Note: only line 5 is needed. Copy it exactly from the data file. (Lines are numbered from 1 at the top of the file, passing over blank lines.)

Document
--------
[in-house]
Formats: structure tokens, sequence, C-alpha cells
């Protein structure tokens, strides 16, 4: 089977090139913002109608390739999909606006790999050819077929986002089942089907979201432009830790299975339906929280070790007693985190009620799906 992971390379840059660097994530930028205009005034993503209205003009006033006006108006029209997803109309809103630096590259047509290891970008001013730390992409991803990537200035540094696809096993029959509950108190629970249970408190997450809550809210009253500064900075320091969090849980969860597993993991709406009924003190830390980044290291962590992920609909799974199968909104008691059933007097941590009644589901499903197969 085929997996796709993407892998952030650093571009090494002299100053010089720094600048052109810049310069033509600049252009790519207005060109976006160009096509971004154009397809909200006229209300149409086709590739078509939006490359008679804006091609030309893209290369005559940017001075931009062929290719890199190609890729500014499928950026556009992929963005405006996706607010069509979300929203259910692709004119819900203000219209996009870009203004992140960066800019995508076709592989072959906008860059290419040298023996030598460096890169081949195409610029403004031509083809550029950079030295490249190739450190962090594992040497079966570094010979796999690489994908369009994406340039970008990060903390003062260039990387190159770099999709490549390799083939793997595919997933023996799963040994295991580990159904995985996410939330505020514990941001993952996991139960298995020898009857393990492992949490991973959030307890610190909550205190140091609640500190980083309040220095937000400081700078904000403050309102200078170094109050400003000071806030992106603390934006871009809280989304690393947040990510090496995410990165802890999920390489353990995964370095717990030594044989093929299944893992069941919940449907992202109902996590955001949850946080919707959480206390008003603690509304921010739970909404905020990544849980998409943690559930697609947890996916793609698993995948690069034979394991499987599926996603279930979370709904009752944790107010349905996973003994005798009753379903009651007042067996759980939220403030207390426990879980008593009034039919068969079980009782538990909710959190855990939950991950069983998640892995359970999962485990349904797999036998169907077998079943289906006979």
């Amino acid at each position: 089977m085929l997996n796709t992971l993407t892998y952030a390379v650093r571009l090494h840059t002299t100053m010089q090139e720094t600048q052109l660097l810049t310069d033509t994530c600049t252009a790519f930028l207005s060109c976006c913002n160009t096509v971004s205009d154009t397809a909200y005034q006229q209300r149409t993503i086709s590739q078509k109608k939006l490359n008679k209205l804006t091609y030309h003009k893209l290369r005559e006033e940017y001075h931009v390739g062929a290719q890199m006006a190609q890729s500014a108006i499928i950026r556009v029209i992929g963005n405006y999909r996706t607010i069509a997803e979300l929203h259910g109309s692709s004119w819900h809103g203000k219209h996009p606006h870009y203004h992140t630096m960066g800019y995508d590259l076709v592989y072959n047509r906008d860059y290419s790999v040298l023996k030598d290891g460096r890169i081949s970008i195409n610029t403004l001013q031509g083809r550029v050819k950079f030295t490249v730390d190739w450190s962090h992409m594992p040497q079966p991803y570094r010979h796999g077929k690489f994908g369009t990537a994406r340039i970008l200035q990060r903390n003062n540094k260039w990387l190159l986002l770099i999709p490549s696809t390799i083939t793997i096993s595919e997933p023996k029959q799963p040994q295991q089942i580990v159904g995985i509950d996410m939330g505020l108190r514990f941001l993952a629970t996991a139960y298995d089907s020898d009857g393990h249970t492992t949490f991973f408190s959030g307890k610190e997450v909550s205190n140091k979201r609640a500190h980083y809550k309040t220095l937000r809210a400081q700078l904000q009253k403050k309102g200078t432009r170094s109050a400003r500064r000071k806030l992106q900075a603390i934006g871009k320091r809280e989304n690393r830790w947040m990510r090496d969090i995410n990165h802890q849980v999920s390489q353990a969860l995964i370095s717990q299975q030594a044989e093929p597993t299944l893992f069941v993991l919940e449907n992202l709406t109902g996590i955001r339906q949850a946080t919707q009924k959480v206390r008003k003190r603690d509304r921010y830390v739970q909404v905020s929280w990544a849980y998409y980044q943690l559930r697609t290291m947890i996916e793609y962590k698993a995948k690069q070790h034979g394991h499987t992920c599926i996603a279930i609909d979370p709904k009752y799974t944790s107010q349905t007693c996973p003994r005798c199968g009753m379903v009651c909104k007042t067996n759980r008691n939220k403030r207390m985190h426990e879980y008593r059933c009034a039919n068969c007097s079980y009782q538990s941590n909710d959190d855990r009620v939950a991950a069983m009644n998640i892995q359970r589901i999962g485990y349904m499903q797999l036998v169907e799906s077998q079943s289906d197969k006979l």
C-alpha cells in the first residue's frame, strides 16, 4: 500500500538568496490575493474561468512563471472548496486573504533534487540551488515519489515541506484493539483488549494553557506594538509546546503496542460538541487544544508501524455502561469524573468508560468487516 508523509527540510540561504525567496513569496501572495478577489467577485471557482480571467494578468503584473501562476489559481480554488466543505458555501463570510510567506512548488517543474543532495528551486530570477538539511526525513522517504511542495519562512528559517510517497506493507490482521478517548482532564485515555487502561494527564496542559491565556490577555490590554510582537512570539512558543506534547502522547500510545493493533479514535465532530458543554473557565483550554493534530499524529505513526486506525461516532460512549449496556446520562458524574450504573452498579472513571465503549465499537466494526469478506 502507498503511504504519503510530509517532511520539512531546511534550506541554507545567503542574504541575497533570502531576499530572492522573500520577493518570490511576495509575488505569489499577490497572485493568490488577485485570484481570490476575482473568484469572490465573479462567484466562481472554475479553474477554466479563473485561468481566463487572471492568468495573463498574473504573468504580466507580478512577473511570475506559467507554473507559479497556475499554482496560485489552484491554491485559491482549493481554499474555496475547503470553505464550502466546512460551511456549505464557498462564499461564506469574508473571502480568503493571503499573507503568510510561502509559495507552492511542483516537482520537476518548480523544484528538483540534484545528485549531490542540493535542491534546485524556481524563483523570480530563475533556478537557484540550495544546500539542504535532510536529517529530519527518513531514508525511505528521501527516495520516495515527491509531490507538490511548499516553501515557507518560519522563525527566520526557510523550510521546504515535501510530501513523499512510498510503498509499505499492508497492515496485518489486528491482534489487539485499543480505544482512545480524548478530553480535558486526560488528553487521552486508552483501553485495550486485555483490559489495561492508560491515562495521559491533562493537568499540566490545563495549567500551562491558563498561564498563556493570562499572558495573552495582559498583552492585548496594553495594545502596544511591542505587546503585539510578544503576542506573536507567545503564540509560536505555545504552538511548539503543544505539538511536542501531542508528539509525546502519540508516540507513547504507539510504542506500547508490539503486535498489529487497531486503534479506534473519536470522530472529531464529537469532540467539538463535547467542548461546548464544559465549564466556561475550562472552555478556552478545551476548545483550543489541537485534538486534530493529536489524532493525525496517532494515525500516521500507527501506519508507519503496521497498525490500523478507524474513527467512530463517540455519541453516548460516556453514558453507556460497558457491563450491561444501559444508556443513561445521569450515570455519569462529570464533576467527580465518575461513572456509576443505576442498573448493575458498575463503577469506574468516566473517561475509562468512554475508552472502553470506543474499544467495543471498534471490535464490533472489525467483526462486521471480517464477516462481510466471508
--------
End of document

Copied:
C-alpha cells in the first residue's frame, strides 16, 4: 500500500538568496490575493474561468512563471472548496486573504533534487540551488515519489515541506484493539483488549494553557506594538509546546503496542460538541487544544508501524455502561469524573468508560468487516 508523509527540510540561504525567496513569496501572495478577489467577485471557482480571467494578468503584473501562476489559481480554488466543505458555501463570510510567506512548488517543474543532495528551486530570477538539511526525513522517504511542495519562512528559517510517497506493507490482521478517548482532564485515555487502561494527564496542559491565556490577555490590554510582537512570539512558543506534547502522547500510545493493533479514535465532530458543554473557565483550554493534530499524529505513526486506525461516532460512549449496556446520562458524574450504573452498579472513571465503549465499537466494526469478506 502507498503511504504519503510530509517532511520539512531546511534550506541554507545567503542574504541575497533570502531576499530572492522573500520577493518570490511576495509575488505569489499577490497572485493568490488577485485570484481570490476575482473568484469572490465573479462567484466562481472554475479553474477554466479563473485561468481566463487572471492568468495573463498574473504573468504580466507580478512577473511570475506559467507554473507559479497556475499554482496560485489552484491554491485559491482549493481554499474555496475547503470553505464550502466546512460551511456549505464557498462564499461564506469574508473571502480568503493571503499573507503568510510561502509559495507552492511542483516537482520537476518548480523544484528538483540534484545528485549531490542540493535542491534546485524556481524563483523570480530563475533556478537557484540550495544546500539542504535532510536529517529530519527518513531514508525511505528521501527516495520516495515527491509531490507538490511548499516553501515557507518560519522563525527566520526557510523550510521546504515535501510530501513523499512510498510503498509499505499492508497492515496485518489486528491482534489487539485499543480505544482512545480524548478530553480535558486526560488528553487521552486508552483501553485495550486485555483490559489495561492508560491515562495521559491533562493537568499540566490545563495549567500551562491558563498561564498563556493570562499572558495573552495582559498583552492585548496594553495594545502596544511591542505587546503585539510578544503576542506573536507567545503564540509560536505555545504552538511548539503543544505539538511536542501531542508528539509525546502519540508516540507513547504507539510504542506500547508490539503486535498489529487497531486503534479506534473519536470522530472529531464529537469532540467539538463535547467542548461546548464544559465549564466556561475550562472552555478556552478545551476548545483550543489541537485534538486534530493529536489524532493525525496517532494515525500516521500507527501506519508507519503496521497498525490500523478507524474513527467512530463517540455519541453516548460516556453514558453507556460497558457491563450491561444501559444508556443513561445521569450515570455519569462529570464533576467527580465518575461513572456509576443505576442498573448493575458498575463503577469506574468516566473517561475509562468512554475508552472502553470506543474499544467495543471498534471490535464490533472489525467483526462486521471480517464477516462481510466471508